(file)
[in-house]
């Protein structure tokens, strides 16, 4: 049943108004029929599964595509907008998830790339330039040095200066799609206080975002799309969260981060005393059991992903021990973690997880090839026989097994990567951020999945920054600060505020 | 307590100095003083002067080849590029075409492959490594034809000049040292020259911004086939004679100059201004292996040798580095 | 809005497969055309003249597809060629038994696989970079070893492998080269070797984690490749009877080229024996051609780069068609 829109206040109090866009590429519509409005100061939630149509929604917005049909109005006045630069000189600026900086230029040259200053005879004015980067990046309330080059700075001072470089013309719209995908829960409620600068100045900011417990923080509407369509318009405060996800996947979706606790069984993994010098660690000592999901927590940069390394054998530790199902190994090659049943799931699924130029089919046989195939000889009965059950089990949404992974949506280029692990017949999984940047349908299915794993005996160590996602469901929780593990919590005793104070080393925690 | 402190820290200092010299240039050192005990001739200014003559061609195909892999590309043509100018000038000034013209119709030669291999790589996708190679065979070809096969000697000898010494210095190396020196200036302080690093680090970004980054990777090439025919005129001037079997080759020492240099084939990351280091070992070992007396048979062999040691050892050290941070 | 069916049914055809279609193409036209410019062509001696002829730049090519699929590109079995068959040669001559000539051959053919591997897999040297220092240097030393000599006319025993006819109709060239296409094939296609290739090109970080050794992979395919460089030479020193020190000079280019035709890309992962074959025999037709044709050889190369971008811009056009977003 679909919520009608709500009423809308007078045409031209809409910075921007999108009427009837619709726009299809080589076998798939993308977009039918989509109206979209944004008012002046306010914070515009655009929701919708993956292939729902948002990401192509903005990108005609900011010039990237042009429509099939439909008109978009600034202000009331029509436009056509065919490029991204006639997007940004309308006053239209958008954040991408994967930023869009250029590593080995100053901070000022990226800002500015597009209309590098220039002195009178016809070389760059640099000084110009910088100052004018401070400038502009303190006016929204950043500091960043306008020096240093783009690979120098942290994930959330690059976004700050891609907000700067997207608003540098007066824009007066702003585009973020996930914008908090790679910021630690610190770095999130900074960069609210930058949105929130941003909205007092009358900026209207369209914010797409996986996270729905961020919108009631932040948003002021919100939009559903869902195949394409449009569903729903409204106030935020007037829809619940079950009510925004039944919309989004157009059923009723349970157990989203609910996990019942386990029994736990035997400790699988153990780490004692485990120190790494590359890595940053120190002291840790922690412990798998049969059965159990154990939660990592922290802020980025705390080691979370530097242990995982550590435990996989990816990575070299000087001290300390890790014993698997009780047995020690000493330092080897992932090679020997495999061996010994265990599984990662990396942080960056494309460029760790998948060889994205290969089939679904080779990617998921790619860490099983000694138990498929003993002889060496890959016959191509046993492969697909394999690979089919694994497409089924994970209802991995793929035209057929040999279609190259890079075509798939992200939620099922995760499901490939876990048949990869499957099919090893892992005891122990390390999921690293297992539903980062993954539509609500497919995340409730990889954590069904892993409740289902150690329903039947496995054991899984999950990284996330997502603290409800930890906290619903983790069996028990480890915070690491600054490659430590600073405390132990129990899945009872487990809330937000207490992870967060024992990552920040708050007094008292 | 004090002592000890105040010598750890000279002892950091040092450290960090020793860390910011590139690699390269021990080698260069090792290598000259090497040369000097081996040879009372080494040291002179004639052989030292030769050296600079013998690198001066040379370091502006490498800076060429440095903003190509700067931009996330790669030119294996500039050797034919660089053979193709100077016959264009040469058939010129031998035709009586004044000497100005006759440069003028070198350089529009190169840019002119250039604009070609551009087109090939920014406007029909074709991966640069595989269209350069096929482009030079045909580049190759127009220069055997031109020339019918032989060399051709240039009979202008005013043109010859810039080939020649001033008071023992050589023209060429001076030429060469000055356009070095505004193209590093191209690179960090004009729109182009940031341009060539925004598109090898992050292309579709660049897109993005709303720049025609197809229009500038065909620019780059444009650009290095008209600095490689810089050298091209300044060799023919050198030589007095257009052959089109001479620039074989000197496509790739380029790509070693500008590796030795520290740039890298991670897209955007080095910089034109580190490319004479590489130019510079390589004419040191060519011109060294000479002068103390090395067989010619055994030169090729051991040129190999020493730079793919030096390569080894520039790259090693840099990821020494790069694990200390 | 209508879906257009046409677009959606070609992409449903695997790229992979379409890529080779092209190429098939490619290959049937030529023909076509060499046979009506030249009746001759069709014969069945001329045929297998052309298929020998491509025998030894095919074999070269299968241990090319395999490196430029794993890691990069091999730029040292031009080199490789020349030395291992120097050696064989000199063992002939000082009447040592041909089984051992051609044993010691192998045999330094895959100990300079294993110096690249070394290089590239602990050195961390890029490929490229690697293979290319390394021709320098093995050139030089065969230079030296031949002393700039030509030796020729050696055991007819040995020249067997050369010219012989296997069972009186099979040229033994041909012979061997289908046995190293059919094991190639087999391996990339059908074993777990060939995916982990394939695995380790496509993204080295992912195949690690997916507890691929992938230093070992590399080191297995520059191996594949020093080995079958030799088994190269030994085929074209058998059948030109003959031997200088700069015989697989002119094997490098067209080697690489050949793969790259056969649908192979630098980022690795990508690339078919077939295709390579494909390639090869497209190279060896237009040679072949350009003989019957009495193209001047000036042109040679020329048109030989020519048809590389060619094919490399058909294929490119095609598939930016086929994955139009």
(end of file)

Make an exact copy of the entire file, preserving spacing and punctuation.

[in-house]
């Protein structure tokens, strides 16, 4: 049943108004029929599964595509907008998830790339330039040095200066799609206080975002799309969260981060005393059991992903021990973690997880090839026989097994990567951020999945920054600060505020 | 307590100095003083002067080849590029075409492959490594034809000049040292020259911004086939004679100059201004292996040798580095 | 809005497969055309003249597809060629038994696989970079070893492998080269070797984690490749009877080229024996051609780069068609 829109206040109090866009590429519509409005100061939630149509929604917005049909109005006045630069000189600026900086230029040259200053005879004015980067990046309330080059700075001072470089013309719209995908829960409620600068100045900011417990923080509407369509318009405060996800996947979706606790069984993994010098660690000592999901927590940069390394054998530790199902190994090659049943799931699924130029089919046989195939000889009965059950089990949404992974949506280029692990017949999984940047349908299915794993005996160590996602469901929780593990919590005793104070080393925690 | 402190820290200092010299240039050192005990001739200014003559061609195909892999590309043509100018000038000034013209119709030669291999790589996708190679065979070809096969000697000898010494210095190396020196200036302080690093680090970004980054990777090439025919005129001037079997080759020492240099084939990351280091070992070992007396048979062999040691050892050290941070 | 069916049914055809279609193409036209410019062509001696002829730049090519699929590109079995068959040669001559000539051959053919591997897999040297220092240097030393000599006319025993006819109709060239296409094939296609290739090109970080050794992979395919460089030479020193020190000079280019035709890309992962074959025999037709044709050889190369971008811009056009977003 679909919520009608709500009423809308007078045409031209809409910075921007999108009427009837619709726009299809080589076998798939993308977009039918989509109206979209944004008012002046306010914070515009655009929701919708993956292939729902948002990401192509903005990108005609900011010039990237042009429509099939439909008109978009600034202000009331029509436009056509065919490029991204006639997007940004309308006053239209958008954040991408994967930023869009250029590593080995100053901070000022990226800002500015597009209309590098220039002195009178016809070389760059640099000084110009910088100052004018401070400038502009303190006016929204950043500091960043306008020096240093783009690979120098942290994930959330690059976004700050891609907000700067997207608003540098007066824009007066702003585009973020996930914008908090790679910021630690610190770095999130900074960069609210930058949105929130941003909205007092009358900026209207369209914010797409996986996270729905961020919108009631932040948003002021919100939009559903869902195949394409449009569903729903409204106030935020007037829809619940079950009510925004039944919309989004157009059923009723349970157990989203609910996990019942386990029994736990035997400790699988153990780490004692485990120190790494590359890595940053120190002291840790922690412990798998049969059965159990154990939660990592922290802020980025705390080691979370530097242990995982550590435990996989990816990575070299000087001290300390890790014993698997009780047995020690000493330092080897992932090679020997495999061996010994265990599984990662990396942080960056494309460029760790998948060889994205290969089939679904080779990617998921790619860490099983000694138990498929003993002889060496890959016959191509046993492969697909394999690979089919694994497409089924994970209802991995793929035209057929040999279609190259890079075509798939992200939620099922995760499901490939876990048949990869499957099919090893892992005891122990390390999921690293297992539903980062993954539509609500497919995340409730990889954590069904892993409740289902150690329903039947496995054991899984999950990284996330997502603290409800930890906290619903983790069996028990480890915070690491600054490659430590600073405390132990129990899945009872487990809330937000207490992870967060024992990552920040708050007094008292 | 004090002592000890105040010598750890000279002892950091040092450290960090020793860390910011590139690699390269021990080698260069090792290598000259090497040369000097081996040879009372080494040291002179004639052989030292030769050296600079013998690198001066040379370091502006490498800076060429440095903003190509700067931009996330790669030119294996500039050797034919660089053979193709100077016959264009040469058939010129031998035709009586004044000497100005006759440069003028070198350089529009190169840019002119250039604009070609551009087109090939920014406007029909074709991966640069595989269209350069096929482009030079045909580049190759127009220069055997031109020339019918032989060399051709240039009979202008005013043109010859810039080939020649001033008071023992050589023209060429001076030429060469000055356009070095505004193209590093191209690179960090004009729109182009940031341009060539925004598109090898992050292309579709660049897109993005709303720049025609197809229009500038065909620019780059444009650009290095008209600095490689810089050298091209300044060799023919050198030589007095257009052959089109001479620039074989000197496509790739380029790509070693500008590796030795520290740039890298991670897209955007080095910089034109580190490319004479590489130019510079390589004419040191060519011109060294000479002068103390090395067989010619055994030169090729051991040129190999020493730079793919030096390569080894520039790259090693840099990821020494790069694990200390 | 209508879906257009046409677009959606070609992409449903695997790229992979379409890529080779092209190429098939490619290959049937030529023909076509060499046979009506030249009746001759069709014969069945001329045929297998052309298929020998491509025998030894095919074999070269299968241990090319395999490196430029794993890691990069091999730029040292031009080199490789020349030395291992120097050696064989000199063992002939000082009447040592041909089984051992051609044993010691192998045999330094895959100990300079294993110096690249070394290089590239602990050195961390890029490929490229690697293979290319390394021709320098093995050139030089065969230079030296031949002393700039030509030796020729050696055991007819040995020249067997050369010219012989296997069972009186099979040229033994041909012979061997289908046995190293059919094991190639087999391996990339059908074993777990060939995916982990394939695995380790496509993204080295992912195949690690997916507890691929992938230093070992590399080191297995520059191996594949020093080995079958030799088994190269030994085929074209058998059948030109003959031997200088700069015989697989002119094997490098067209080697690489050949793969790259056969649908192979630098980022690795990508690339078919077939295709390579494909390639090869497209190279060896237009040679072949350009003989019957009495193209001047000036042109040679020329048109030989020519048809590389060619094919490399058909294929490119095609598939930016086929994955139009």